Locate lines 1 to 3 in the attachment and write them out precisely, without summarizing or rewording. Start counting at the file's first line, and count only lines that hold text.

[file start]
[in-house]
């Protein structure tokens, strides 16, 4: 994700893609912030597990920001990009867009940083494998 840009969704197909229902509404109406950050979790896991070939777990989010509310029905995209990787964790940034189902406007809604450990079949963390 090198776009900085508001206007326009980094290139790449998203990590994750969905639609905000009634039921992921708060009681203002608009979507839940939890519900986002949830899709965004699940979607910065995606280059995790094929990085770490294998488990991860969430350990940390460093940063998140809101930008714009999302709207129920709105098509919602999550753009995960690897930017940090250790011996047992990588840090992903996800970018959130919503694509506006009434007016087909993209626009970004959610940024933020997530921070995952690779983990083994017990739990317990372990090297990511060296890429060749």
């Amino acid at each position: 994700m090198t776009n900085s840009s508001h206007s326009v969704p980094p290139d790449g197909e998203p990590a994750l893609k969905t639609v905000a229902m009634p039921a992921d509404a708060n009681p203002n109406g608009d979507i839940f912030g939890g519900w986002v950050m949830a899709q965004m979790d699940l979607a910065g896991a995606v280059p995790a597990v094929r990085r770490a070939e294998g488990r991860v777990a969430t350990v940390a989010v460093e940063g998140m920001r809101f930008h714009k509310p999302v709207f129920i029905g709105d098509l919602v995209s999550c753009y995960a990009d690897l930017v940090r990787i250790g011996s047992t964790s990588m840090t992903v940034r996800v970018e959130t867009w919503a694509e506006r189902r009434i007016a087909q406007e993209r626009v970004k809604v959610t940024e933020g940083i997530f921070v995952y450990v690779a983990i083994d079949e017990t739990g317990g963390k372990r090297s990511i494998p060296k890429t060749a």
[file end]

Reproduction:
[in-house]
């Protein structure tokens, strides 16, 4: 994700893609912030597990920001990009867009940083494998 840009969704197909229902509404109406950050979790896991070939777990989010509310029905995209990787964790940034189902406007809604450990079949963390 090198776009900085508001206007326009980094290139790449998203990590994750969905639609905000009634039921992921708060009681203002608009979507839940939890519900986002949830899709965004699940979607910065995606280059995790094929990085770490294998488990991860969430350990940390460093940063998140809101930008714009999302709207129920709105098509919602999550753009995960690897930017940090250790011996047992990588840090992903996800970018959130919503694509506006009434007016087909993209626009970004959610940024933020997530921070995952690779983990083994017990739990317990372990090297990511060296890429060749």
């Amino acid at each position: 994700m090198t776009n900085s840009s508001h206007s326009v969704p980094p290139d790449g197909e998203p990590a994750l893609k969905t639609v905000a229902m009634p039921a992921d509404a708060n009681p203002n109406g608009d979507i839940f912030g939890g519900w986002v950050m949830a899709q965004m979790d699940l979607a910065g896991a995606v280059p995790a597990v094929r990085r770490a070939e294998g488990r991860v777990a969430t350990v940390a989010v460093e940063g998140m920001r809101f930008h714009k509310p999302v709207f129920i029905g709105d098509l919602v995209s999550c753009y995960a990009d690897l930017v940090r990787i250790g011996s047992t964790s990588m840090t992903v940034r996800v970018e959130t867009w919503a694509e506006r189902r009434i007016a087909q406007e993209r626009v970004k809604v959610t940024e933020g940083i997530f921070v995952y450990v690779a983990i083994d079949e017990t739990g317990g963390k372990r090297s990511i494998p060296k890429t060749a």